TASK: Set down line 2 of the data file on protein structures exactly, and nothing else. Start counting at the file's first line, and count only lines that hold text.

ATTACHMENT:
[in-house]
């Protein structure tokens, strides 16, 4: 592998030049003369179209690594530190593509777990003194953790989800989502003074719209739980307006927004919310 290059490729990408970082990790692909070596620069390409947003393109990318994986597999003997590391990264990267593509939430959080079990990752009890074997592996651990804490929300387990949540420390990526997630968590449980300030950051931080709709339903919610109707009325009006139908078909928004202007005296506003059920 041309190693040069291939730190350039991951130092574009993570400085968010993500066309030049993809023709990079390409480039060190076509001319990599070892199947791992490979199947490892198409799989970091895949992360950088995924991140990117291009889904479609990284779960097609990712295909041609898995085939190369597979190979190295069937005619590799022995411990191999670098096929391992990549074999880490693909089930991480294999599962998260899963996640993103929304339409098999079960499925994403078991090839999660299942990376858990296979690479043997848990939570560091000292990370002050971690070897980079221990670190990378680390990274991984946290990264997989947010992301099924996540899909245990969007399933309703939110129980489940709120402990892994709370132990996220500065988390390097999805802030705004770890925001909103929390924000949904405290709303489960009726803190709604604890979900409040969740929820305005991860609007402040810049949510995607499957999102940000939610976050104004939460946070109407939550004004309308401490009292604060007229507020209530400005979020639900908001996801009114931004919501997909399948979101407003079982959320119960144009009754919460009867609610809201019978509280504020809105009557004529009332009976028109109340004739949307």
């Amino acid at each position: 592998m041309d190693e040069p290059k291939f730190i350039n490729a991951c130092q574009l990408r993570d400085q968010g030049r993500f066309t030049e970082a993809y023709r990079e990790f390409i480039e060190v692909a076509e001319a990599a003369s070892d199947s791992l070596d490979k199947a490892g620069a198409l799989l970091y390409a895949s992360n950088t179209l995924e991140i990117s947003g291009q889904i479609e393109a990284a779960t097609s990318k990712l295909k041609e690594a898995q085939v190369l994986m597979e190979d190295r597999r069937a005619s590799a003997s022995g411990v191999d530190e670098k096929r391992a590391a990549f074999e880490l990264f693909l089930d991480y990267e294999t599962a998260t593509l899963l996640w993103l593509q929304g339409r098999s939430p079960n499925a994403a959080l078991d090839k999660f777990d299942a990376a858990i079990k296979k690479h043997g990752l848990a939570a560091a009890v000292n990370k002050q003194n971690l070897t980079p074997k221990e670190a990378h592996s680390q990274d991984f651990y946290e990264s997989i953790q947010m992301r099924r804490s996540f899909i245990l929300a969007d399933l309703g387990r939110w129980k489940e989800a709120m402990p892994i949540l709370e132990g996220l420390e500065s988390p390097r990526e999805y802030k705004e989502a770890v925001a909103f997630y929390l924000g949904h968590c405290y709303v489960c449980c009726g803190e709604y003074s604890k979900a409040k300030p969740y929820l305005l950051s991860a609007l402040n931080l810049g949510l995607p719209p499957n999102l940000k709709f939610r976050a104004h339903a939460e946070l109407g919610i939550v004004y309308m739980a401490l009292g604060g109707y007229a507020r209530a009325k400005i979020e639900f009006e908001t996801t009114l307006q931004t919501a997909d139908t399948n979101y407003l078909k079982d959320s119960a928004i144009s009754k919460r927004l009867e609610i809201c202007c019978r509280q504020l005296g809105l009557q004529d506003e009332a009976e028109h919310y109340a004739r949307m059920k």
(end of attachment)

């Protein structure tokens, strides 16, 4: 592998030049003369179209690594530190593509777990003194953790989800989502003074719209739980307006927004919310 290059490729990408970082990790692909070596620069390409947003393109990318994986597999003997590391990264990267593509939430959080079990990752009890074997592996651990804490929300387990949540420390990526997630968590449980300030950051931080709709339903919610109707009325009006139908078909928004202007005296506003059920 041309190693040069291939730190350039991951130092574009993570400085968010993500066309030049993809023709990079390409480039060190076509001319990599070892199947791992490979199947490892198409799989970091895949992360950088995924991140990117291009889904479609990284779960097609990712295909041609898995085939190369597979190979190295069937005619590799022995411990191999670098096929391992990549074999880490693909089930991480294999599962998260899963996640993103929304339409098999079960499925994403078991090839999660299942990376858990296979690479043997848990939570560091000292990370002050971690070897980079221990670190990378680390990274991984946290990264997989947010992301099924996540899909245990969007399933309703939110129980489940709120402990892994709370132990996220500065988390390097999805802030705004770890925001909103929390924000949904405290709303489960009726803190709604604890979900409040969740929820305005991860609007402040810049949510995607499957999102940000939610976050104004939460946070109407939550004004309308401490009292604060007229507020209530400005979020639900908001996801009114931004919501997909399948979101407003079982959320119960144009009754919460009867609610809201019978509280504020809105009557004529009332009976028109109340004739949307």